Tag Archives: Mother’s Milk Books

Hygge Feature #29 Grandparents lost

Following on from yesterday’s post about grandparents, here are two of my own poems about my maternal grandparents. I never met them because they both died of cancer long before I was born, nursed tenderly by my mum. But I was told many beautiful stories about them, and they lived for me through those stories. I even felt my grandmother wished me into being, because mum told me she was watching my big sister playing with the handles of the dressing table, pre-school age, and from her sick bed she said to my mum ‘have another little girl, because little girls are lovely’. My mum was an only child. Her parents longed for a houseful of kids, but they only had the one. This photo is of my mum as a little girl, with her parents. Her father was Peter Coyne, her mother Margaret (known by some as Annie, nee Lawler)

If your children never met your parents, as mine never did, at least give them stories and show them photographs. Thankfully, for me the cycle of loss is broken and I have my delightful granddaughter.



Granny Coyne

My granny’s a whispering woman,
her stories follow me down the hall;
hang, half-told, in the corners of the kitchen
above a tut-tut of metal knitting pins.

My granny’s a soothing woman,
smoother of brows with a cool palm;
polisher of brasses; igniter of fires;
she picks up babies before they cry.

My granny’s a loving woman,
shoes clucking on tiles when I call.
her eyes laugh at me in photographs.
She’d have loved you, my mother says.

Little Dishwasher

You wanted a houseful of children,
sons. When your only daughter
made a polite appearance, you said
a little dishwasher. You didn’t mean
any disrespect; a boy would have
carried the family name, been a modest
pride for you. Through two world wars –
you serious in your uniform, did
the thought of her sustain you?

And when you lay dying, cancer
robbing you of all your fight,
you said to her as she washed you
how glad I am of my little dishwasher.
She who could shape a story
gave me this memory, a gift passed down
like a brassoed medal, to me,
your granddaughter, the one you never met.

Angela Topping

Both poems appeared in Letting Go (Mother’s Milk Books 2013)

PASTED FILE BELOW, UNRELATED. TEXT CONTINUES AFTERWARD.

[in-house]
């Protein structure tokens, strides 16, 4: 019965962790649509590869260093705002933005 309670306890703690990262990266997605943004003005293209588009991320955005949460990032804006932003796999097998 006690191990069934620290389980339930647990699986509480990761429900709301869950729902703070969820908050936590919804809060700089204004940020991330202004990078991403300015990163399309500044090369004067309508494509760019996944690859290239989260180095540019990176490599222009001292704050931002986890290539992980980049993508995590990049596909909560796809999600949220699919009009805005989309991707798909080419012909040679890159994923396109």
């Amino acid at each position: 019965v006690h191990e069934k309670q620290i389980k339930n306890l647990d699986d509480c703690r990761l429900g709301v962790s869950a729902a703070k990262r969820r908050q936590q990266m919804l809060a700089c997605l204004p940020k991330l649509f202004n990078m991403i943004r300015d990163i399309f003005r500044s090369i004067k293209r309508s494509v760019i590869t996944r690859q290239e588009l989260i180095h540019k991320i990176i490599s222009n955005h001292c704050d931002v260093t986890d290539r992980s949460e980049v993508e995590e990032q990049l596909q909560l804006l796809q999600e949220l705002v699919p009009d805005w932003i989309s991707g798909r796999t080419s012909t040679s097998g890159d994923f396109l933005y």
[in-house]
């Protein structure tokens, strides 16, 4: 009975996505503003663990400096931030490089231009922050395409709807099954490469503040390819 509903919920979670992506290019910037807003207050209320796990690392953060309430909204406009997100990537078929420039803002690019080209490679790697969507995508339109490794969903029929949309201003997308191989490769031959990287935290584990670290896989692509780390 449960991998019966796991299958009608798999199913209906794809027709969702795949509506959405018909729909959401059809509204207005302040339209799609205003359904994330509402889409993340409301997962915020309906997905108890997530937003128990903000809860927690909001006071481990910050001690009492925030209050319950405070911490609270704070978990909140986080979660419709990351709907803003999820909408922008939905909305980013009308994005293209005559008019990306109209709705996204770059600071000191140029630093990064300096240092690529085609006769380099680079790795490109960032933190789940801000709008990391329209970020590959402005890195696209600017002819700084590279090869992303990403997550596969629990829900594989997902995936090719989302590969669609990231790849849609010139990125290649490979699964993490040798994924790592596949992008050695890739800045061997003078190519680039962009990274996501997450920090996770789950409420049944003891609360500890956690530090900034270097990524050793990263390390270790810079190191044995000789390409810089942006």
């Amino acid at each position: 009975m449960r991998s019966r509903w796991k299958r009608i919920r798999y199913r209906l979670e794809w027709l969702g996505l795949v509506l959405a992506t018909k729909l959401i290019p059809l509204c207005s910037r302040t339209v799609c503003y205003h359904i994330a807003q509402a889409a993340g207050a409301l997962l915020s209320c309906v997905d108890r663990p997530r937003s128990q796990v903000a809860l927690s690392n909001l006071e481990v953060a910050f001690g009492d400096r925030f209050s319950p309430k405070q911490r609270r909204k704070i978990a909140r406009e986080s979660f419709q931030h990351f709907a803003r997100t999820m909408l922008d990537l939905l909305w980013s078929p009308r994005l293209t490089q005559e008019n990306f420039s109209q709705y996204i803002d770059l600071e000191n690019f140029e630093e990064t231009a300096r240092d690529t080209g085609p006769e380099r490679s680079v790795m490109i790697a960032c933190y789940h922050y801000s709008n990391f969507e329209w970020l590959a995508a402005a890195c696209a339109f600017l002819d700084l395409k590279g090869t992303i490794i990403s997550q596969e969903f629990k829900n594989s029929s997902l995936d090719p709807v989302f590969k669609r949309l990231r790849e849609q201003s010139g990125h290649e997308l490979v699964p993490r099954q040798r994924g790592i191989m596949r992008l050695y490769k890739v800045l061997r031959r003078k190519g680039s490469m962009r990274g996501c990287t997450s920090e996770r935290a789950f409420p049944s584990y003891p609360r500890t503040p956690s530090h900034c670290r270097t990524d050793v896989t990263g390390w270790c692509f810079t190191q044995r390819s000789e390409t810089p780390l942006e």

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Hygge Feature #22 Pregnancy

What could be more appropriate to hygge than the womb? It’s surely the hyggekrog we all wish subliminally to return to, where we were warm and cosy, could dream our own dreams while hearing the sound of the world through a soft wall, with all our food delivered.



Soon Song
for Ethan

I’m joy-struck, dumb,
not numb, wee bun.
I couldn’t be fonder of you,
wandering sun of her
humming circumference,
drumming the tum of her,
more than the sum
of her and him.

Wee dove, wee chicken,
wee bun in the oven,
they haven’t a clue,
in the world how you
will sing them a song
that they never knew,
that they never sang
till they sing it to you.

O, you’ll have the run
of them soon, wee bun,
soon, when they cling to you,
drink in the skin of you,
soon, when you come,
wee bun, come new to them,
come to them soon,
wee bun, new kin to them.

Linda Goulden

First published in Magma 58 March 2014


Describing to my daughter how it feels when her baby quickens

Over and over, you ask yourself if
that’s it, or that …?
a feather might’ve touched you
but perhaps it was a digestive juice…
It feels like your imagination at work
but maybe it’s an intelligence …
Is it something you’ve swallowed?
Or are you just feeling nervous?
From inside a finger is stroking you
or a toe is reaching out to you
filling its universe of your interior space –
already a future tense has begun,
so close to your heart
you know its beat is being heard  –
your insides, your bones and sinews
are containing a presence,
so closely enwrapped together
but not yet feeling like touch.

Rebecca Gethin


We were spies on her world –
her safe house of skin. She
was etched in silver: moving, human.

She swam in a booming cave,